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  1. peachalulu

    peachalulu Contributing Member Reviewer Contributor

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    Does character age play a big part in your plots?

    Discussion in 'Plot Development' started by peachalulu, Nov 3, 2014.

    Right now I'm doing Nano - not exactly power boating along, but I think I'll catch up. Not too concerned. But I'm having issues with nailing down an age for my mc for my fantasy/sci-fi short. I've had no problem before picking ages but most of my characters have been 20-40 which I'm now thinking has more flexibility than children. The story is not ya but it's one of those awkward anyone-can-read-them stories that feature a child mc.

    When I first jotted the blurb out a while back the character of Oliver was 13-14 but I'm concerned that this age automatically assumes a need to reference a girl or love interest. Which I'm not interested in portraying. I have bigger fish to fry ( 'scuse the dumb-ass cliche ) in my story, so I don't have time for a romance. However making him too young he practically needs a guardian for his adventures. Or he'll look over cute or over-smart. Does anyone ever go through this agony of trying to decide on an age?
     
  2. Catrin Lewis

    Catrin Lewis Contributing Member Contributor

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    Oh, I dunno. He could be a late bloomer. And/or he's so into whatever it is that he doesn't have time for girls. He might have a girl as a friend, but not be interested in her romantically. Or leave that out altogether.

    Observing junior high kids as a sub teacher, I've noticed there's still a lot of natural gender separation at that age. Not that boys and girls aren't interested in each other, but there's still a lot of awkwardness. If your MC wants to avoid that for now, let him.
     
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  3. peachalulu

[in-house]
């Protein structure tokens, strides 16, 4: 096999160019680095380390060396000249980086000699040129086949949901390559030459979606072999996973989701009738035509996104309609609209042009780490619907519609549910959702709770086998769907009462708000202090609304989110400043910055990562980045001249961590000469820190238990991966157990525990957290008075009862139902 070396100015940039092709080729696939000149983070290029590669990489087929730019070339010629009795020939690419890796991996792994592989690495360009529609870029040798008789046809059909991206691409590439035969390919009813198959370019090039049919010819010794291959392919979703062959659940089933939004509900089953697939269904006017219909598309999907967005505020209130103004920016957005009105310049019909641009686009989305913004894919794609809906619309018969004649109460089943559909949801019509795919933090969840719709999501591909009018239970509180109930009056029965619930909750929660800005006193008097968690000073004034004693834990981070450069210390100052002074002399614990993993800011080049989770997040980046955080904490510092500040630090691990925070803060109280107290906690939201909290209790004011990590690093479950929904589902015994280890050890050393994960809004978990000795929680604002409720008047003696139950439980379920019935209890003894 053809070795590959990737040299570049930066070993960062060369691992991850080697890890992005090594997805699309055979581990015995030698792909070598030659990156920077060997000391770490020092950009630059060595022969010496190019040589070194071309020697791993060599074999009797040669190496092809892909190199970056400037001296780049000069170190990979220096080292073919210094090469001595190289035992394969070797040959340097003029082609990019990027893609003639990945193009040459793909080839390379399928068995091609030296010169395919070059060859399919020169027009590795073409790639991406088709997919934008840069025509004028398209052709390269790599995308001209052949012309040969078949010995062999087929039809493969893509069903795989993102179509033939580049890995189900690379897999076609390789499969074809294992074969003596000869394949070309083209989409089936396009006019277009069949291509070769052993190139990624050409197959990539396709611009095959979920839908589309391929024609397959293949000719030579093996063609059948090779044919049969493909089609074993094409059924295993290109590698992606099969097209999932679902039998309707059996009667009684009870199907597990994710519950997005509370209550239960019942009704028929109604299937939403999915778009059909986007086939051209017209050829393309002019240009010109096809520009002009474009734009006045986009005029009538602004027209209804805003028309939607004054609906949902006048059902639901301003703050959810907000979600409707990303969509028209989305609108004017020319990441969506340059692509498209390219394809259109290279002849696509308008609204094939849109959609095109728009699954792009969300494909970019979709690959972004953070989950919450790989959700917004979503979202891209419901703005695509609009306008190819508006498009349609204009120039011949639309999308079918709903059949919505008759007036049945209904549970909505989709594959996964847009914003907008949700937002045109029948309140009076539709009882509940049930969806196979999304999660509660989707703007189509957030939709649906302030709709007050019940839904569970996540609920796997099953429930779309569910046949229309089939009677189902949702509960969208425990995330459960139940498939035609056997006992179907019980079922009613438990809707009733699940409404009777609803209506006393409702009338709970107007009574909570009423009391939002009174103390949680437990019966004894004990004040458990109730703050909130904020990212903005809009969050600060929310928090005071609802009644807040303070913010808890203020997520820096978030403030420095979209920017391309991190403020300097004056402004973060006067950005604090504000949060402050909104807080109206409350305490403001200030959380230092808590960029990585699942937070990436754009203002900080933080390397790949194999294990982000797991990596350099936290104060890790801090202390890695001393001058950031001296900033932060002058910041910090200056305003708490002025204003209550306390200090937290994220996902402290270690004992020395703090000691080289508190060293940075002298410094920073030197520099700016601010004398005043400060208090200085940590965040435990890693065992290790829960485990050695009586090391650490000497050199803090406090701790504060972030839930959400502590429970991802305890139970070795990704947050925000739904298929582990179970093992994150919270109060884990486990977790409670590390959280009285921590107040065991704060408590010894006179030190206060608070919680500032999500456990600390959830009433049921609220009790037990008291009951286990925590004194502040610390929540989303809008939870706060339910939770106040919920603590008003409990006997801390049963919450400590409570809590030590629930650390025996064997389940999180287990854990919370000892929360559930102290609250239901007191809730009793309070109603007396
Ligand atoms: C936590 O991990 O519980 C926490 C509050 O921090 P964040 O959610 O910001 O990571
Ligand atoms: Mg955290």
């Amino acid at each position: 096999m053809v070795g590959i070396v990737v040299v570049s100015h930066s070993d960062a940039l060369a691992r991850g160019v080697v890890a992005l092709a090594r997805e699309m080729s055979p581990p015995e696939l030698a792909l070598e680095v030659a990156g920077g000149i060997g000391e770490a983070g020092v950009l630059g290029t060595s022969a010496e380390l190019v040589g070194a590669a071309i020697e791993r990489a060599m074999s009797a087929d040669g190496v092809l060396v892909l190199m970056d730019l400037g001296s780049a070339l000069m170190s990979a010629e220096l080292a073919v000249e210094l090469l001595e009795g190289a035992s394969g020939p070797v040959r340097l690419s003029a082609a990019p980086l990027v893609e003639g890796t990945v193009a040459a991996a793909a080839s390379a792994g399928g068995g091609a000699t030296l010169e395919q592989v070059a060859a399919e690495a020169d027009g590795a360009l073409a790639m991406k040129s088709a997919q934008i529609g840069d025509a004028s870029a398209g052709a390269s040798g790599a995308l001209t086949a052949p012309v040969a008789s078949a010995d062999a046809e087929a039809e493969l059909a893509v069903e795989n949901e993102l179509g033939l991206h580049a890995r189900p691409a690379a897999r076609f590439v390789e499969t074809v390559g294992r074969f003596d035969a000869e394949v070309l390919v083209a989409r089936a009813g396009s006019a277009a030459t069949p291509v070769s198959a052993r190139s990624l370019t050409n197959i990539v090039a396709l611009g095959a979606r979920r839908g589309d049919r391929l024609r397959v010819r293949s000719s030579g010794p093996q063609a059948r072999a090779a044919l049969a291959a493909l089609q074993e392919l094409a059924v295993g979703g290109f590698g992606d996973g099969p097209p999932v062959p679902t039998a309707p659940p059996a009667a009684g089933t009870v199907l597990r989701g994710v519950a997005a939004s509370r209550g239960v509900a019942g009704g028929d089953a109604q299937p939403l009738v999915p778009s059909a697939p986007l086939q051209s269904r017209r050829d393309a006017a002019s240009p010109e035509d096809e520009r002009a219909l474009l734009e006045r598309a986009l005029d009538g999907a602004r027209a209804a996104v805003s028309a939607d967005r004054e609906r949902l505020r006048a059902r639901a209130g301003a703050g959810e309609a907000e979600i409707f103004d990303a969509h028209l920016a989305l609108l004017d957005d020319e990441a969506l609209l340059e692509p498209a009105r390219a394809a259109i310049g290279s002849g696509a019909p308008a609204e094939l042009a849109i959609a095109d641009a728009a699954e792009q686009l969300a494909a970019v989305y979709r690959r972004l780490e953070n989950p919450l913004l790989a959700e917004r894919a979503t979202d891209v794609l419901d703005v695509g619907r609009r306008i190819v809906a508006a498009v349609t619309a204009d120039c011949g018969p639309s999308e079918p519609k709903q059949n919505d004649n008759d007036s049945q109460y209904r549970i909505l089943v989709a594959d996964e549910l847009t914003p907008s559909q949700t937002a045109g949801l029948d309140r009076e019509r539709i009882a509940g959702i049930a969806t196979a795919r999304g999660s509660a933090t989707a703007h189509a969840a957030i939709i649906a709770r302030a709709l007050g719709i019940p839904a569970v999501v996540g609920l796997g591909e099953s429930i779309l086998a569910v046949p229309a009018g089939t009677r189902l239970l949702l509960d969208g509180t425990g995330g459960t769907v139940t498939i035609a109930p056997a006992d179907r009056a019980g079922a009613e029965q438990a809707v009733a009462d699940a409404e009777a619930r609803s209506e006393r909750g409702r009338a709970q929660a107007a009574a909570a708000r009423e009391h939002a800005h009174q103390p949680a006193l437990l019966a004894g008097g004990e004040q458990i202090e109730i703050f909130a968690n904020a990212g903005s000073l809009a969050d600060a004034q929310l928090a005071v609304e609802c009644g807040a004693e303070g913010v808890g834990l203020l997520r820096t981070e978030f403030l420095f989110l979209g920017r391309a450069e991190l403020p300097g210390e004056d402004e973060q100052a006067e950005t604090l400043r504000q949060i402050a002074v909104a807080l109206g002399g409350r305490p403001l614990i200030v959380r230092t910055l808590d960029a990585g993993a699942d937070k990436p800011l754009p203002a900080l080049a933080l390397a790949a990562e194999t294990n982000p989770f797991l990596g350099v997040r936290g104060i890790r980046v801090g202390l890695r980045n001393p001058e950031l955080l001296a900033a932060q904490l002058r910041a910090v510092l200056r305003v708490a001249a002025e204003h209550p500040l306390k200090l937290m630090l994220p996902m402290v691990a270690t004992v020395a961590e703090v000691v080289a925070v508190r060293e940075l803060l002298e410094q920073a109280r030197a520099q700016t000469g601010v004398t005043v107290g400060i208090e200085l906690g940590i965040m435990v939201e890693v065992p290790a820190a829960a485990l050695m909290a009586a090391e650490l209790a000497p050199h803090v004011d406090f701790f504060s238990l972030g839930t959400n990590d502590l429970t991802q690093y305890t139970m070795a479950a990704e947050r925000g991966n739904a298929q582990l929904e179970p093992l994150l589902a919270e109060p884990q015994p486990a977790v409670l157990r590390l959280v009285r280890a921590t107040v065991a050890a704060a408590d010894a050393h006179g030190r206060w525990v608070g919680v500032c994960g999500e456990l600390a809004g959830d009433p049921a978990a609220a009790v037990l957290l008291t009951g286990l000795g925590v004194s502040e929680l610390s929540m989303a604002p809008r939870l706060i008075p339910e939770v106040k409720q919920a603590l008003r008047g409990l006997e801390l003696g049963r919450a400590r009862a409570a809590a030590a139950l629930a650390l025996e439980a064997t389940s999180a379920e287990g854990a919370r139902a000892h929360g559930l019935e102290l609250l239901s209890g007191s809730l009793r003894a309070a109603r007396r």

peachalulu Contributing Member Reviewer Contributor

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    Good to know! It's just seeing a lot of fiction on the sites, the romance angle seems to be seeping in younger age groups. Though a few I read did avoid romance. I just don't want readers unnecessarily disappointed.
     
  4. A.M.P.

    A.M.P. People Buy My Books for the Bio Photo Contributor

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    I always thought writing a child (/under 15) was difficult. In the books I read, 8-10 year olds seem soooo smart and wordly and go on epic adventures. Then I look at the teens around me and I wouldn't bet they could do half what the kids in book do...

    I don't believe there is any inherent need for romance. No matter what Hollywood thinks, romance does not make a movie better and same goes for books. If there is no need for romance, then don't write it.

    I personally know a lot of people who say they grew up late when it came to sex and romance so for me, having a young teenager not overly interested in girls is normal. Also, depending on the situation the MC is in, maybe a love interest would be the last thing on his mind (ie; busy climbing the side of a volcano to throw a mythical ring into it.. yeah, Suzy's gonna have to wait)
     
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  5. Lancie

    Lancie Contributing Member

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    At that age, it's little more than infatuation and unless it's absolutely critical to the character or to the plot I'd leave it. I recently watched a film which involved the old vampire/human interaction and I was just waiting, and waiting for a romance blossom. It never happened, and I was really pleasantly surprised!
     
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  6. Wreybies

    Wreybies The Ops Pops Operations Manager Staff Contest Administrator Supporter Contributor

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    Not usually. My characters tend to float around my own age, not unlike what you mention in your OP. 30-ish to 40-ish years of age. I have a feeling that were I to try to write much younger people, they would end up with Wesley Crusher syndrome.
     
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  7. 123456789

    123456789 Contributing Member Contributor

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    I'd say when you want to write a character under 20, age specificity becomes a big deal, as every year makes a dramatic difference on his intelligence, maturity, sexuality, etc, and in many cases I think it winds up being a give and take situation.

    Say I want to make to make a wild ten year old boy. He's crass, stupid, impulsive, in other words an awesome character. Say, now, I want to put him into a sci fi adventure. How do I make a boy like that have any success in the world without being completely dependent on adults? I could raise his age, make him less dependent, but then his maturity rises and it sort of defeats the purpose of writing a kid in the first place.
     
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